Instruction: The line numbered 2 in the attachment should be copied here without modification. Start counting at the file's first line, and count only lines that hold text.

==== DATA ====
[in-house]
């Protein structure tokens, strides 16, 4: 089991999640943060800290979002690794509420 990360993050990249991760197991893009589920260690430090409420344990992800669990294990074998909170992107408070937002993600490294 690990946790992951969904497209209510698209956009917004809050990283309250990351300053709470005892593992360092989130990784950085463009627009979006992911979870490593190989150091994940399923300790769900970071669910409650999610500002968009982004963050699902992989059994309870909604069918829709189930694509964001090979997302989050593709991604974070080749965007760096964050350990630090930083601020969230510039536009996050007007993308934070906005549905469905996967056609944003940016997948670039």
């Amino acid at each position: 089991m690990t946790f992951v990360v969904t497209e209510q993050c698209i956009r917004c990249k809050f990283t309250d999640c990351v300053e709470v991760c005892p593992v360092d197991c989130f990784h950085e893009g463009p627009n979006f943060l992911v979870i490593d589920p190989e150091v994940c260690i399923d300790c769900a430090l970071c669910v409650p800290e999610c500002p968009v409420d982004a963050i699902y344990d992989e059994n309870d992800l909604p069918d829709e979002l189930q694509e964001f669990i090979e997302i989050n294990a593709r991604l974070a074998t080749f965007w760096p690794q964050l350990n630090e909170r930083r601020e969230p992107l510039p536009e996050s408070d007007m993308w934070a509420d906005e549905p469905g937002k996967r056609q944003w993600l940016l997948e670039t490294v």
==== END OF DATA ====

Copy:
């Protein structure tokens, strides 16, 4: 089991999640943060800290979002690794509420 990360993050990249991760197991893009589920260690430090409420344990992800669990294990074998909170992107408070937002993600490294 690990946790992951969904497209209510698209956009917004809050990283309250990351300053709470005892593992360092989130990784950085463009627009979006992911979870490593190989150091994940399923300790769900970071669910409650999610500002968009982004963050699902992989059994309870909604069918829709189930694509964001090979997302989050593709991604974070080749965007760096964050350990630090930083601020969230510039536009996050007007993308934070906005549905469905996967056609944003940016997948670039």